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Make your notebook as efficient and accurate as possible. Some more common tips include:
*Use permanent ink.
*Initial and date every page.
*Leave a blank page or two in the beginning for a Table of Contents.
*Draw only a single line through all errors.
*Create a table of chemicals & relevant properties with each experiment.
*Record what you have done.
*Record all observations and explanations of why they happened.
*Be descriptive with titles & headings.
*Start a new page for each experiment.
*At the end of each lab, ask yourself, "Can I recreate this experiment/my results with what I have written down?"
Adapted from "Organizing your lab notebook"
Researching in the Sciences (videos)
Author's Guide for submitting an article to the ACS journal Analytical Chemistry
MLA Formatting and Style Guide (online)
This guide will link you to the following:
For Every Result, Keep Track of How It Was Produced
Avoid Manual Data Manipulation Steps
Archive the Exact Versions of All External Programs Used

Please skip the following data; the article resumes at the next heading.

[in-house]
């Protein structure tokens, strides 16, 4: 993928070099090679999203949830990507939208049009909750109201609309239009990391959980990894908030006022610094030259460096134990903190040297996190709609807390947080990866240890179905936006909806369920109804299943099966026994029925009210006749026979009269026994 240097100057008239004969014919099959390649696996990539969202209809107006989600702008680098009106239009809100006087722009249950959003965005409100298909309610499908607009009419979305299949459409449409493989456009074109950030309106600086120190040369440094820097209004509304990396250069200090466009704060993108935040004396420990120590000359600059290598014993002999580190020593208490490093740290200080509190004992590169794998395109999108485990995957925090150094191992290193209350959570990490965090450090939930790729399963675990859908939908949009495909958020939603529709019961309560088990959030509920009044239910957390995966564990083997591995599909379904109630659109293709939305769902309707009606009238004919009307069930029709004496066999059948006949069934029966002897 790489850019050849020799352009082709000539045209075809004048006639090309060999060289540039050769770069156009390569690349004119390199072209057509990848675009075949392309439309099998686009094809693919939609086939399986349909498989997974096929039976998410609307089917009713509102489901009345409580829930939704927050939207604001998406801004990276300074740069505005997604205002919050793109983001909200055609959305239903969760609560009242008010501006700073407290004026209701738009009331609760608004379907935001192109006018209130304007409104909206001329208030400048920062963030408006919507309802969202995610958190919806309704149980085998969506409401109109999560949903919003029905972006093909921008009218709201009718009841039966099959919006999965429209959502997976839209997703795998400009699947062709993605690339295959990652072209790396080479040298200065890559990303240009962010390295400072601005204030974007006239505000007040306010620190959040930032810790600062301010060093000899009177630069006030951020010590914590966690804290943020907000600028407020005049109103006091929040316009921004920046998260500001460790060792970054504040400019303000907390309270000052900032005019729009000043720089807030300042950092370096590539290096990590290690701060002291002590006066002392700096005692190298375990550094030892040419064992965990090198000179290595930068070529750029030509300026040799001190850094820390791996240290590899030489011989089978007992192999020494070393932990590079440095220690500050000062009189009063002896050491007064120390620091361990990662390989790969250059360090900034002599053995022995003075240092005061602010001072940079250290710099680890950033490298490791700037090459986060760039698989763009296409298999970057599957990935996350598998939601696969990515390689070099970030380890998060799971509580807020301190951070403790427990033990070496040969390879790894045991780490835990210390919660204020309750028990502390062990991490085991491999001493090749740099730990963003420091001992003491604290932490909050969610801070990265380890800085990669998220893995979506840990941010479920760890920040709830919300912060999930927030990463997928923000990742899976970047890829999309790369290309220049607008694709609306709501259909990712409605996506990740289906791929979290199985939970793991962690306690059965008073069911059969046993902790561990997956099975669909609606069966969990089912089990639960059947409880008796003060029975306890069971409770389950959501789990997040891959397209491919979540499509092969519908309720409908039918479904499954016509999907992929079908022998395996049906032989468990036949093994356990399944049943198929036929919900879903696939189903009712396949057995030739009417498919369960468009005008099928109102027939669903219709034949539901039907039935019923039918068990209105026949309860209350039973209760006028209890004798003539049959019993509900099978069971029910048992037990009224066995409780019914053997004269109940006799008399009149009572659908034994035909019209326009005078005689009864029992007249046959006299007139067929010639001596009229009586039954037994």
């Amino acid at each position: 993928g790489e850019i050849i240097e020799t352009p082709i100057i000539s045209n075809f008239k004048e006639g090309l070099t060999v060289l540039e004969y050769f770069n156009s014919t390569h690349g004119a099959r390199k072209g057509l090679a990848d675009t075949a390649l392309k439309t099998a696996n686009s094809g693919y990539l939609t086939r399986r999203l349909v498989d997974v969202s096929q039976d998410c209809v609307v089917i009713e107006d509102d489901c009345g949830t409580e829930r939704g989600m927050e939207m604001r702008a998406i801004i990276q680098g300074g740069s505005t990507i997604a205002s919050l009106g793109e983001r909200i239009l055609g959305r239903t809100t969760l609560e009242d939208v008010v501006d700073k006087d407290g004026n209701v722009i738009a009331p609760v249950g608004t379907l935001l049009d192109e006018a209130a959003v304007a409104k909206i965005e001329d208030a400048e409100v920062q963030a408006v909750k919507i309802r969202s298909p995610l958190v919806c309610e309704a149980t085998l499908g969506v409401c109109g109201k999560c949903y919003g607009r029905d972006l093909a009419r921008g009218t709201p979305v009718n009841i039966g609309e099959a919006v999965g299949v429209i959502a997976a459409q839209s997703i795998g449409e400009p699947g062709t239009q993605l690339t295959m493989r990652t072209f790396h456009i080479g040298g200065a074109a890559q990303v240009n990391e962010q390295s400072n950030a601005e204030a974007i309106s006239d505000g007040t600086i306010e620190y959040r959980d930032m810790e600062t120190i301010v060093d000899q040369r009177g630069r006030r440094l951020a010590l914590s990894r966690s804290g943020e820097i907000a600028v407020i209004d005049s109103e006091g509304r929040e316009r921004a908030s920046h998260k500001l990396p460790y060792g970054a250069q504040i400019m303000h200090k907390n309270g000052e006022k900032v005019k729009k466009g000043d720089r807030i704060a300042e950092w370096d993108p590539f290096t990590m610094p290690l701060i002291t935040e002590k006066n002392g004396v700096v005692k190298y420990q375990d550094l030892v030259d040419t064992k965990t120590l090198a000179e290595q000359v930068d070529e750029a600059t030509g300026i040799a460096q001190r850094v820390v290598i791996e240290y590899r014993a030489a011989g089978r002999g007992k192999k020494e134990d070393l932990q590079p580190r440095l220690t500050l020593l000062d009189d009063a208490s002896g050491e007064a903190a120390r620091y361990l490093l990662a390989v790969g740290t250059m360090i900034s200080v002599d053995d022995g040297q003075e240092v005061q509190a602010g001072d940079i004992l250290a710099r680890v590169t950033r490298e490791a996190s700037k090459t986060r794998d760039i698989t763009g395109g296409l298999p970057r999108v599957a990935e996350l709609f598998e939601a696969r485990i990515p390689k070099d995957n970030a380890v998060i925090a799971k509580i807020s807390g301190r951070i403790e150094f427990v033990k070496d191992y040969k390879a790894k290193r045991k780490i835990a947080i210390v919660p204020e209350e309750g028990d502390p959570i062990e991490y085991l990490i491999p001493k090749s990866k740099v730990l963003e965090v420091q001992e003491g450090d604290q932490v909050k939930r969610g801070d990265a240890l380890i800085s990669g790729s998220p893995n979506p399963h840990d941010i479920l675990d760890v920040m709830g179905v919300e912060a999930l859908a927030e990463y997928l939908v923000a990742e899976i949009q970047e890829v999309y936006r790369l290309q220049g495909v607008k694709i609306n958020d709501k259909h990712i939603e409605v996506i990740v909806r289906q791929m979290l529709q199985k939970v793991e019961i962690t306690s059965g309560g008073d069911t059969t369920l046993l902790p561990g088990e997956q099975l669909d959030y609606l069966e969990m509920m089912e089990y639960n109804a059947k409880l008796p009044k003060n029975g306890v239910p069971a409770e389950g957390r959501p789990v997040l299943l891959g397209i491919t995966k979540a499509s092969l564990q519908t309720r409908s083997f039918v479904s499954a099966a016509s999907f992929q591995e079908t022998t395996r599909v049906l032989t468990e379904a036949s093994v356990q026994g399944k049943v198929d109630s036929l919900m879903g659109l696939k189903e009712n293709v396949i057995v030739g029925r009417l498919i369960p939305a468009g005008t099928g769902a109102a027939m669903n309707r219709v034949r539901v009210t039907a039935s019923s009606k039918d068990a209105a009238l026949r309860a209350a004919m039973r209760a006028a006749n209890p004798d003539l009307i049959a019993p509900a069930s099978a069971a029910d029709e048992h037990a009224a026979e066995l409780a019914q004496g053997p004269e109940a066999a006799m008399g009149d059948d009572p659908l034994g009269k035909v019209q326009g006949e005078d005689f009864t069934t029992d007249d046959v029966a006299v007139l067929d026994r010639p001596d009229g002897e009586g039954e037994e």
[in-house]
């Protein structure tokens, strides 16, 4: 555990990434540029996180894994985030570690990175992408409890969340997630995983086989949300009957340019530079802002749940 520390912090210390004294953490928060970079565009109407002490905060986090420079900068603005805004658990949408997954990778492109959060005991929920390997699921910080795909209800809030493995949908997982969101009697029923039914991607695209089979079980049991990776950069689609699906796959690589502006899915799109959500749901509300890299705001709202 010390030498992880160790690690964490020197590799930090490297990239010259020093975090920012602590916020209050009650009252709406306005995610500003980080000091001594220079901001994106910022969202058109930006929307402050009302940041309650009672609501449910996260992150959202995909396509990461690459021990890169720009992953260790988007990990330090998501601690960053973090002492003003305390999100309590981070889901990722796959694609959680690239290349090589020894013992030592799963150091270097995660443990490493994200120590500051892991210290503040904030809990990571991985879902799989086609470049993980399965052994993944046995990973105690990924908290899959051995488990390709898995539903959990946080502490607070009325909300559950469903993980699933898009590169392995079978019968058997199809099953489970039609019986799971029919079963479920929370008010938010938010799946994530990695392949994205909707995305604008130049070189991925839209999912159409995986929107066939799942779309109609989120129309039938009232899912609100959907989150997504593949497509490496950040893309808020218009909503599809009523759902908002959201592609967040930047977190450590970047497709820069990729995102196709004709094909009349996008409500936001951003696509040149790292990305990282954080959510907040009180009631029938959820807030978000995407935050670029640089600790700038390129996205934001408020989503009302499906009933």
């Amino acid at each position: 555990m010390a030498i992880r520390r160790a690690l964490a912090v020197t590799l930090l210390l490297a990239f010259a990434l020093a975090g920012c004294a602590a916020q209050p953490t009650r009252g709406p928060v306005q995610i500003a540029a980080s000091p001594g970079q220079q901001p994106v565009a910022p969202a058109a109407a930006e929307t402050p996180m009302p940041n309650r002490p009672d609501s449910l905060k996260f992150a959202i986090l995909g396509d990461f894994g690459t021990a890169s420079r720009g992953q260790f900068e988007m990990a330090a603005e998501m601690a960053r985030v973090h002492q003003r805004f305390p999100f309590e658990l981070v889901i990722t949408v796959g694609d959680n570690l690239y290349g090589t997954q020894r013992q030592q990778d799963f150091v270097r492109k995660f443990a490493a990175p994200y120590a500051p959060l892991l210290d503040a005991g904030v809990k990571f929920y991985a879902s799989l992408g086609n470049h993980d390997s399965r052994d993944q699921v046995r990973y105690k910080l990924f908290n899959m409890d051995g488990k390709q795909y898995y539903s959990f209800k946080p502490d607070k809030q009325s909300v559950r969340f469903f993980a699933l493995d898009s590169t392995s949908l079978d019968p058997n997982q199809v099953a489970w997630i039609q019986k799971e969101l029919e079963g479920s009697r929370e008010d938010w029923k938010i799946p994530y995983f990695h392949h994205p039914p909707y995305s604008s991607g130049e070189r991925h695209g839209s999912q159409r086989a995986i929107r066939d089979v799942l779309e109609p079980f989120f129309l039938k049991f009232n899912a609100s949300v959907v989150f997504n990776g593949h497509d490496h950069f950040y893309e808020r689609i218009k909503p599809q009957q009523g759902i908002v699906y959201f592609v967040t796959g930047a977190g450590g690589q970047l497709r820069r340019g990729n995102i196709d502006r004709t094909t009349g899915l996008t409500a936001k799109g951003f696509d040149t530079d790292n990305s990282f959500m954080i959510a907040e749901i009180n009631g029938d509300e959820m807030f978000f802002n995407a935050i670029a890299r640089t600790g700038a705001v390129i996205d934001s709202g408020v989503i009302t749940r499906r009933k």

Version Control All Custom Scripts
Record All Intermediate Results, When Possible in Standardized Formats
For Analyses That Include Randomness, Note Underlying Random Seeds
Always Store Raw Data behind Plots
Generate Hierarchical Analysis Output, Allowing Layers of Increasing Detail to Be Inspected
Connect Textual Statements to Underlying Results
Provide Public Access to Scripts, Runs, and Results
Sandve GK, Nekrutenko A, Taylor J, Hovig E. Ten Simple Rules for Reproducible Computational Research. Bourne PE, ed. PLoS Computational Biology. 2013;9(10):e1003285. doi:10.1371/journal.pcbi.1003285.
For more information on managing your data please see "Best Practices for Managing Research Data"